Does that mean we should do more to celebrate the gains?
‘We should also try to enable them. It is just as legitimate for us to ask how can we maximise gains as well as how we can reduce losses. I am arguing for an “as well as” approach.’
How does this change how you think about the sixth mass extinction (a loss of 75 per cent of animal species)?
‘First of all, I think we’re going to avoid the sixth mass extinction. A lot of species are threatened, but with our actual observed rate of extinction it’s going to take the best part of 10,000 years to get there. Now here’s a scary thought: if we consider that humans began exterminating the largest mammals 60,000 years ago and may continue to for the next 10,000 years (70,000 in total), that would actually make this one of the fastest mass extinctions. The one that killed the dinosaurs was an exception in that it was relatively instantaneous.’
‘Fortunately, 10,000 years gives us long enough to do something about it. You can interpret most of the discussion about the sixth mass extinction as a way to prevent it from happening.’
So there is hope?
‘The way I see it, the biological system is always continuing, and there are very large numbers of species of an enormous diversity of taxonomic groups that are going to make it – so long as we don’t unleash some completely new forces that we haven’t imagined yet, and so long as we let opportunist species thrive.’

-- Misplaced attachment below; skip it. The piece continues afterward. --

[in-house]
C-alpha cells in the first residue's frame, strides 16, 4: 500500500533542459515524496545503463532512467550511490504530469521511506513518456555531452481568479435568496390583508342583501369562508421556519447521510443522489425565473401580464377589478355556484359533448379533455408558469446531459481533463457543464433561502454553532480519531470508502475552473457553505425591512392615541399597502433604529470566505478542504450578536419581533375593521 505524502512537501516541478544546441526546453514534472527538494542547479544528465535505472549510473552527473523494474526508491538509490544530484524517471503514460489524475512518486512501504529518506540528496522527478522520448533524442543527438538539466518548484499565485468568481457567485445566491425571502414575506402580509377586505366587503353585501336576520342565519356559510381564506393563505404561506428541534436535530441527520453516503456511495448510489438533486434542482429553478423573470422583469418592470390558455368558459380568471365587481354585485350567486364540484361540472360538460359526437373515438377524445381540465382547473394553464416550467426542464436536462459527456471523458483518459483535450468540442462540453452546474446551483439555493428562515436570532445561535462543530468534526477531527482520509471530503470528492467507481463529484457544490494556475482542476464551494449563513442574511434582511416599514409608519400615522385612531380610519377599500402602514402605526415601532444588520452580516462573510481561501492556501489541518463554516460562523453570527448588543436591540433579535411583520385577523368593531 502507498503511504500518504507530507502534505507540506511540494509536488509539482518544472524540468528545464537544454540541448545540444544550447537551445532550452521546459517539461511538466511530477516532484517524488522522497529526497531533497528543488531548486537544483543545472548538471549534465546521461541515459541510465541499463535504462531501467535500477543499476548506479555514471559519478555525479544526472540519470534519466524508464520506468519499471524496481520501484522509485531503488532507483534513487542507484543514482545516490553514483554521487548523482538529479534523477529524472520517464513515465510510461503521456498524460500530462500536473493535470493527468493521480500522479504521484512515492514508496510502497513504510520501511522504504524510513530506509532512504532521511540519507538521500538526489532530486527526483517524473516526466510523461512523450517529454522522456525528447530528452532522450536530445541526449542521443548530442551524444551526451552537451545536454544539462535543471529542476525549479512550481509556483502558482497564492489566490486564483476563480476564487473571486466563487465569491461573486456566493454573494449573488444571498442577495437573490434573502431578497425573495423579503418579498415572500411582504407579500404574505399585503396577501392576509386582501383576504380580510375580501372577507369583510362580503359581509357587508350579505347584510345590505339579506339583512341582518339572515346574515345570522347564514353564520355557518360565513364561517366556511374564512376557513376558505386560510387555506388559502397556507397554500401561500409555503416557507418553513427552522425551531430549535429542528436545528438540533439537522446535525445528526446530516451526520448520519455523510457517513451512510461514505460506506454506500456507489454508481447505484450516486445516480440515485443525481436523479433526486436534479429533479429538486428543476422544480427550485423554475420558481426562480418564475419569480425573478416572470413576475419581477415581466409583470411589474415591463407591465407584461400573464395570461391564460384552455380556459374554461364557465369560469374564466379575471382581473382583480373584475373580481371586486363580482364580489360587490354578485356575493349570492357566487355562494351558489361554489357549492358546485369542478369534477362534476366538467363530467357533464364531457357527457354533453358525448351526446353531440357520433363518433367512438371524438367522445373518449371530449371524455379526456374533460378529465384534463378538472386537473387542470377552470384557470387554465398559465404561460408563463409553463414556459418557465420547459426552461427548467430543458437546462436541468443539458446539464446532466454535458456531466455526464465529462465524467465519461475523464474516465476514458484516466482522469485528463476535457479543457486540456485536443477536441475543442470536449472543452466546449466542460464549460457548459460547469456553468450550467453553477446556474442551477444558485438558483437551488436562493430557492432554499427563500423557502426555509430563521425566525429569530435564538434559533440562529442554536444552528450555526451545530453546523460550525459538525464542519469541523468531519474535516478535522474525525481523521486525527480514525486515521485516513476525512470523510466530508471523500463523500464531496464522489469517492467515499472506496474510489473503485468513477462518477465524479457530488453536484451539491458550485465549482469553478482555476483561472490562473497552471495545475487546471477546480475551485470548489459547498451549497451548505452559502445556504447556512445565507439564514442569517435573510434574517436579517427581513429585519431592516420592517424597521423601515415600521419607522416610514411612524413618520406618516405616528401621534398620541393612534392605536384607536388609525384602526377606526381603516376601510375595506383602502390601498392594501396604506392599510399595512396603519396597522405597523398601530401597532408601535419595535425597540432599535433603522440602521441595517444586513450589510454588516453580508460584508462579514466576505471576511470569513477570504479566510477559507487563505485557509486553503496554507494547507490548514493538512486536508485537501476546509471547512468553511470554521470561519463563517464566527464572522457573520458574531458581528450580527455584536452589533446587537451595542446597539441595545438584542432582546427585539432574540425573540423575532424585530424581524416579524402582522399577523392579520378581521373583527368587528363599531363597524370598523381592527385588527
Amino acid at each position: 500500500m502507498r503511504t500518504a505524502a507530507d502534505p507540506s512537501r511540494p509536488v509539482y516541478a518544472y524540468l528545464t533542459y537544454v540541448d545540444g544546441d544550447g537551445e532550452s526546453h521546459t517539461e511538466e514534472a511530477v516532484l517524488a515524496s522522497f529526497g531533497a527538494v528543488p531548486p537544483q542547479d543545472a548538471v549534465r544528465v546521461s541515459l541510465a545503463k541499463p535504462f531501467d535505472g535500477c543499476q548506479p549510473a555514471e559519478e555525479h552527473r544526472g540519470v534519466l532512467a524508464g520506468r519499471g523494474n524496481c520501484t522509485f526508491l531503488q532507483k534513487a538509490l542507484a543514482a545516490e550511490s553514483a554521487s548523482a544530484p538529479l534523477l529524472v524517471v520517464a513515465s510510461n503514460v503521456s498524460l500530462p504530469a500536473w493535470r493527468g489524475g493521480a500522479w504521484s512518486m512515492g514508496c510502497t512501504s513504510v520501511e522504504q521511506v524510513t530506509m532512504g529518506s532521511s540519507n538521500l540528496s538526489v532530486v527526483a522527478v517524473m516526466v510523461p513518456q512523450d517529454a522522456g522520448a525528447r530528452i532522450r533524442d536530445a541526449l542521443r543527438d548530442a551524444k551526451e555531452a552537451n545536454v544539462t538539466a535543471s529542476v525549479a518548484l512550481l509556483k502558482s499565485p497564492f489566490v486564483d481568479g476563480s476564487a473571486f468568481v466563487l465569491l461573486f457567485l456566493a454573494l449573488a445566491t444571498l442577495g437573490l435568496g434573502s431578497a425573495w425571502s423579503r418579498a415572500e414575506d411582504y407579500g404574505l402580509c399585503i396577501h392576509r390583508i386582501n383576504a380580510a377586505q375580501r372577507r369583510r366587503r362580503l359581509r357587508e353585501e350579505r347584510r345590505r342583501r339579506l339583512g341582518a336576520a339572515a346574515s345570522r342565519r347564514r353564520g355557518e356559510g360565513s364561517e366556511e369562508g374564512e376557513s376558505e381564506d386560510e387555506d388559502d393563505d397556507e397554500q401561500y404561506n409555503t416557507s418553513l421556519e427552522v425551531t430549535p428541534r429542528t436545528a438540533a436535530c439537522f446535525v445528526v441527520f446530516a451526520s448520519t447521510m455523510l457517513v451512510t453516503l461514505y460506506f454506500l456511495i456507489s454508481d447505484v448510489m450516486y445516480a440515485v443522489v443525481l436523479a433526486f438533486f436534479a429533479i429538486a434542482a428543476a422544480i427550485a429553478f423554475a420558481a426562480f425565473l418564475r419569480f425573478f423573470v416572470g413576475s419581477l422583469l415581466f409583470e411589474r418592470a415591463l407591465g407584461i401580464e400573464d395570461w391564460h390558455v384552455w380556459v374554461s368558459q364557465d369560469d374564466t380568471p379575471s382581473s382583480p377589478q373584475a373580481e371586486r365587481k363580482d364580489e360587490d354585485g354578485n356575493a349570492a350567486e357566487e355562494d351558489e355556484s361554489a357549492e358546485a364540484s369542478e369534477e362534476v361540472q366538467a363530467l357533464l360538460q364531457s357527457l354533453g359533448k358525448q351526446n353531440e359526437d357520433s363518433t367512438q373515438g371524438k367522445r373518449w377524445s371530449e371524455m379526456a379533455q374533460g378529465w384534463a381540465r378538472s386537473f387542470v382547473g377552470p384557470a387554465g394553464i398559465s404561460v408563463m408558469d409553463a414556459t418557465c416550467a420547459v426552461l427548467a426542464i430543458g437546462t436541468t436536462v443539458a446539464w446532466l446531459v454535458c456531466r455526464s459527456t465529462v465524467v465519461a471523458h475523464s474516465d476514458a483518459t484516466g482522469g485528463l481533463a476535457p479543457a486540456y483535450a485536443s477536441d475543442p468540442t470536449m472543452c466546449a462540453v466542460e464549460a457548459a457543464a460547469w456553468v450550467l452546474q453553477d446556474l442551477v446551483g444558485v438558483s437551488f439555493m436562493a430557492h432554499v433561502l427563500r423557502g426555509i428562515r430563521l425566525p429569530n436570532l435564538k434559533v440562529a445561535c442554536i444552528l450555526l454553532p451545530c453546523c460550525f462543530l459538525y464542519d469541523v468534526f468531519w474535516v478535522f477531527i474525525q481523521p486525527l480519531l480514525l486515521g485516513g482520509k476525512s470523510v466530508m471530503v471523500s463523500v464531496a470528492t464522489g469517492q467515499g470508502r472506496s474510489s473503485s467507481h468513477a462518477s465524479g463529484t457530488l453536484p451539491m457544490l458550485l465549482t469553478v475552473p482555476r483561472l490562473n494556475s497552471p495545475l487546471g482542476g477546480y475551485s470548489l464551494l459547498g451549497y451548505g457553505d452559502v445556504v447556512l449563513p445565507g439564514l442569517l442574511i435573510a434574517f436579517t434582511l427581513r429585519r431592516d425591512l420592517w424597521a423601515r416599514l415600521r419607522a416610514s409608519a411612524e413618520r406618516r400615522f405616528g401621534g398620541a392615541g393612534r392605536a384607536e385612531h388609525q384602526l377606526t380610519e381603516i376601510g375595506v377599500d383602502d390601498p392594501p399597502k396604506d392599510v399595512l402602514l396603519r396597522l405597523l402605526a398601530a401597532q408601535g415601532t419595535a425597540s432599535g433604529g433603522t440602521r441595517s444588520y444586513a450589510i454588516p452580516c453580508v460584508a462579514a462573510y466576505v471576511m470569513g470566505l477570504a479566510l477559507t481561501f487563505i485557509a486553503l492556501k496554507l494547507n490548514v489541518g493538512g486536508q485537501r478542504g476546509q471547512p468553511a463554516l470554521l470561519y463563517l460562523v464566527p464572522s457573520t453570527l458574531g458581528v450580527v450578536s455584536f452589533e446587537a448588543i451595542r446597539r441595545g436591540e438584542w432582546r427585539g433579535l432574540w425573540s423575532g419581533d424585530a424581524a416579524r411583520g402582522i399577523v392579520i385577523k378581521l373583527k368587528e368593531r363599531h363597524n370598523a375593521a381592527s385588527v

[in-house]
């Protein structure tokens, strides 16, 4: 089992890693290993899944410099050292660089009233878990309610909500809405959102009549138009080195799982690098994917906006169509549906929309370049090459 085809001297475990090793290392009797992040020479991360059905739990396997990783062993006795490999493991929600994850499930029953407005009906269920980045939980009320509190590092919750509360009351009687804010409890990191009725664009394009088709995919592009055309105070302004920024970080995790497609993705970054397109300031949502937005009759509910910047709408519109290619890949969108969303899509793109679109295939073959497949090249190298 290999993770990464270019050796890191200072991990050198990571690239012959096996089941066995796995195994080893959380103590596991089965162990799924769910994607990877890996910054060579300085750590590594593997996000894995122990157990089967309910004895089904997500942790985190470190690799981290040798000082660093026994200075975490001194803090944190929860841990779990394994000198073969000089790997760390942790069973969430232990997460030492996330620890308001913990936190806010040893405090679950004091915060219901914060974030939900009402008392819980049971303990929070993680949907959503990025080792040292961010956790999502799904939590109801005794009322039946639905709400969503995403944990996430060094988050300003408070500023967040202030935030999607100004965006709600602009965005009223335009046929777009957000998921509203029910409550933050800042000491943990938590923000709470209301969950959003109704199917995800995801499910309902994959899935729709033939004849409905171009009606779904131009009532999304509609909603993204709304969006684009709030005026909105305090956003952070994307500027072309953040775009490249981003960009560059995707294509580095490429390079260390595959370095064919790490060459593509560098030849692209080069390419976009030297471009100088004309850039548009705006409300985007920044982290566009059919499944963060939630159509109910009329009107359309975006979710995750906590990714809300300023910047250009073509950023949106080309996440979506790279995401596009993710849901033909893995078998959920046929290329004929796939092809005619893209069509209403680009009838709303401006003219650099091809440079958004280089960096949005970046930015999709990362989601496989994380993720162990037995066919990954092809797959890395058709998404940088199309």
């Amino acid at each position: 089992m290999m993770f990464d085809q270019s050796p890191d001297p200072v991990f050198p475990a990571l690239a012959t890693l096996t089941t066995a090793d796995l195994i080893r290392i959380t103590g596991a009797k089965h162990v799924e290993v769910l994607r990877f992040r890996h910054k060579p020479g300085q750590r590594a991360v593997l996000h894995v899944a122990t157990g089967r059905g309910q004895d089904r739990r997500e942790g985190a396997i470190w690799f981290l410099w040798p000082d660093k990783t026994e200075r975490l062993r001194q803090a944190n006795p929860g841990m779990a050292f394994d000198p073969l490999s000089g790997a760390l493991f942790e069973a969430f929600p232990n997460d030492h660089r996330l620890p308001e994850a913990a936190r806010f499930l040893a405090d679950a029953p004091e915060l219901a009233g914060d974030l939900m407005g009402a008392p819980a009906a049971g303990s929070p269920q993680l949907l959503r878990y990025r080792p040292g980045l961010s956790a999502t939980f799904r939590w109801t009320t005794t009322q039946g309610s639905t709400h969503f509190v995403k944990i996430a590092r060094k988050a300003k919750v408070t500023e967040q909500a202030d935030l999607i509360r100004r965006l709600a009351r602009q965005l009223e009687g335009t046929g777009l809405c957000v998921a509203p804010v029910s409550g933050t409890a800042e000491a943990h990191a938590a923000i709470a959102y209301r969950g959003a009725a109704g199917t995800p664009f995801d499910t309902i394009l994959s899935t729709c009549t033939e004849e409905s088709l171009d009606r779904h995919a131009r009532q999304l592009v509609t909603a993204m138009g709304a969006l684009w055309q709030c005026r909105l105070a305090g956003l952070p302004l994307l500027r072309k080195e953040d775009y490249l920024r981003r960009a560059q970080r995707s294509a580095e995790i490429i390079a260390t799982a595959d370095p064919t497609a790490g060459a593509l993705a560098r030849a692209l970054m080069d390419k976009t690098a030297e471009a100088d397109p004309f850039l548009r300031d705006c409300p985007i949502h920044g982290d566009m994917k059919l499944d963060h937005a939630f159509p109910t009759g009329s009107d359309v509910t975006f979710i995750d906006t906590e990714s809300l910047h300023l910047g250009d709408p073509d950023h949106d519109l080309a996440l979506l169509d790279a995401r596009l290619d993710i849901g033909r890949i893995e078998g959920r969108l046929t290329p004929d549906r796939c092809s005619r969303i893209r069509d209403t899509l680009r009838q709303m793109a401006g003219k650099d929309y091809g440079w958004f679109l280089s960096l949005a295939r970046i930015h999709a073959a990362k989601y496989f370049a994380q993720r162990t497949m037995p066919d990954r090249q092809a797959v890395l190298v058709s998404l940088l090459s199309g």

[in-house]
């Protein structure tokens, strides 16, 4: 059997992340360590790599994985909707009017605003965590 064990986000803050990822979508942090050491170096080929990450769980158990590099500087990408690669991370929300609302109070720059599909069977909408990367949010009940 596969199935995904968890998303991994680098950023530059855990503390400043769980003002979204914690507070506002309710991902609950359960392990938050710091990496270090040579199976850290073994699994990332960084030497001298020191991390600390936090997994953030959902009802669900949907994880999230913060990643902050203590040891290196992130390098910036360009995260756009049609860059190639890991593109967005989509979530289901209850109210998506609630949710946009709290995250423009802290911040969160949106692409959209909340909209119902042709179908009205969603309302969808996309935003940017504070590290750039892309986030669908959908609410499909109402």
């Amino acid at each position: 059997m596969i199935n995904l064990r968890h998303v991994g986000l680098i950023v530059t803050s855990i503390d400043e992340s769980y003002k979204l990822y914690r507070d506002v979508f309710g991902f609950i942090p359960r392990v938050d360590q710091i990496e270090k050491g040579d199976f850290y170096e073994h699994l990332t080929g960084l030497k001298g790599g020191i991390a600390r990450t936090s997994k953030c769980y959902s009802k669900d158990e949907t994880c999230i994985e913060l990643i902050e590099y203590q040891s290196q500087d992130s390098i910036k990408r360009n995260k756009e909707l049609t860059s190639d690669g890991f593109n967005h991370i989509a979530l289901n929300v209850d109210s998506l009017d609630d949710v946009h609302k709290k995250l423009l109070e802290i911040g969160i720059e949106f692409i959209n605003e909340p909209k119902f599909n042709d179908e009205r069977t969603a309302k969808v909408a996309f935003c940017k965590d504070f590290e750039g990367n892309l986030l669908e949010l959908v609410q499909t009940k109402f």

Given that we can’t predict, what do you think effective conservation ideas are?
‘I’m not saying that we should give up doing what we are currently doing. For example, we have seen in Britain that species as they change their geographical distributions in response to climate change are disproportionately colonising protected areas that weren’t established for them. What does that mean? It means we need to protect places where species already are, places where they are going to end up and the places in-between. We need more protection, not less. It would reflect that biology is always a work in progress.’
So it’s like shooting a moving target?
‘What we sometimes do today is say well, change is bad therefore let’s stop change. Which is no longer a realistic solution. There are growing human pressures, growing populations and warming temperatures. Of course, we should continue to reduce future change, however, “no change” has been off the table for centuries.’
‘Really, it is the direction and rate of future change that we need to be paying attention to.’
By Laura Cole
Chris D Thomas spoke to Geographical at the Brain Bar festival in Budapest